In this body of work I was exploring abstraction through the process of making. My aim was to blur the function of the mould as a means to make an accurate representation and to create something that is both familiar and unfamiliar.
I took common, domestic and recognisable forms and put them through a series of transformative, moulding processes. The more I subjected the original objects to these processes the more abstract they became, until I was left with a fragmented form containing an impression of the original. These final forms are often mould fragments, containing an imprint of the domestic readymade object, juxtaposed with the rough, tooled surface of the sculpted plaster. These tool marks illustrate the action of the sculpting process and allude to the physicality and tactility of making. The translation of the forms into glass gives them the quality of transparency, adding another spatial dimension to the work. The internal space of the object is revealed and one surface can be viewed by looking through the other.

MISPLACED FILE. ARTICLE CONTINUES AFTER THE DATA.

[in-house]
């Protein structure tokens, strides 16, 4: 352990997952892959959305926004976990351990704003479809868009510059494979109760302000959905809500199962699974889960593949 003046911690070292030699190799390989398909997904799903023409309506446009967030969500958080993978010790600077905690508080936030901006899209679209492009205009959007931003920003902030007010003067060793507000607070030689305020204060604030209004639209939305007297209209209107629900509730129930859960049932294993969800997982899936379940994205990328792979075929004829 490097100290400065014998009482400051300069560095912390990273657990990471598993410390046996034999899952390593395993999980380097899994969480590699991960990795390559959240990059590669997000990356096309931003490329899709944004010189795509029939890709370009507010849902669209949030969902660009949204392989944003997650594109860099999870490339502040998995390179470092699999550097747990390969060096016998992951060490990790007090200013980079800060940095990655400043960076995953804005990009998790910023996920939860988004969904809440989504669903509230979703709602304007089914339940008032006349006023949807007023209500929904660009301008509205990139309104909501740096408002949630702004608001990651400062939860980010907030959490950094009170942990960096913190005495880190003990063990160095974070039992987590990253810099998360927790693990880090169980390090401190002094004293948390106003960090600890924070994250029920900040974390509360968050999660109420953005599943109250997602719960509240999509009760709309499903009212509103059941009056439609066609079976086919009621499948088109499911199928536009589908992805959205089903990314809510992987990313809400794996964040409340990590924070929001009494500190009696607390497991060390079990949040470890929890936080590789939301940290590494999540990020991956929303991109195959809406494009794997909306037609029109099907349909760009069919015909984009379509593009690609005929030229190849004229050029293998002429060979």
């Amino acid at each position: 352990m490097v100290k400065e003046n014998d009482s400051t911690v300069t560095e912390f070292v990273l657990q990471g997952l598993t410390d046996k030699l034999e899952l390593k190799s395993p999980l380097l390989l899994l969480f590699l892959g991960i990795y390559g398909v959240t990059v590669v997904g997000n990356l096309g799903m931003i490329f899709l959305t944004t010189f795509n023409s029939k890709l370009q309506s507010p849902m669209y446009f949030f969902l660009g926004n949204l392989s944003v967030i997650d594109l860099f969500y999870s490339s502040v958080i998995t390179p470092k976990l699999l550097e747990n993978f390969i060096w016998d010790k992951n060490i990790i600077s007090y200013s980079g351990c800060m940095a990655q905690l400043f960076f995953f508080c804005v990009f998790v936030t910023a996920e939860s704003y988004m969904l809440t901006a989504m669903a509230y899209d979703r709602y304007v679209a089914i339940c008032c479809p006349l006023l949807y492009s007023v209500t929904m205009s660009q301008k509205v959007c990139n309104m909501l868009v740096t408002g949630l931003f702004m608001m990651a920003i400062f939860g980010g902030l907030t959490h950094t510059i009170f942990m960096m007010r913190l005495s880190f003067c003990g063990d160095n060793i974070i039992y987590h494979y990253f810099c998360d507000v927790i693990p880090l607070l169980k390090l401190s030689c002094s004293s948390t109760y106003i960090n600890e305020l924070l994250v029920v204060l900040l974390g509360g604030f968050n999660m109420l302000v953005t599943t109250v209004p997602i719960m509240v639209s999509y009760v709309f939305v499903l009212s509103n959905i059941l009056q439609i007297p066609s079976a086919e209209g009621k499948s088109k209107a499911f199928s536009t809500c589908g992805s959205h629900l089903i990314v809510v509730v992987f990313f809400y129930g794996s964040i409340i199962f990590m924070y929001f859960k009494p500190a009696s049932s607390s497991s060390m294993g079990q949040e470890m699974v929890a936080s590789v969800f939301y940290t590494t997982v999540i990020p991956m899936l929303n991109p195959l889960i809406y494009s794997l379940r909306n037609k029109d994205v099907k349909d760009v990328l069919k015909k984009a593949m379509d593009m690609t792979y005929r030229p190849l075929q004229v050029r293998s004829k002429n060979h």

In some of the pieces I have suggestively drawn attention to the space between objects. This is a space that is not necessarily apparent and does not have finite dimensions. By expanding this space and materialising it in glass I was able to highlight the dual negative and positive impressions of the same surface.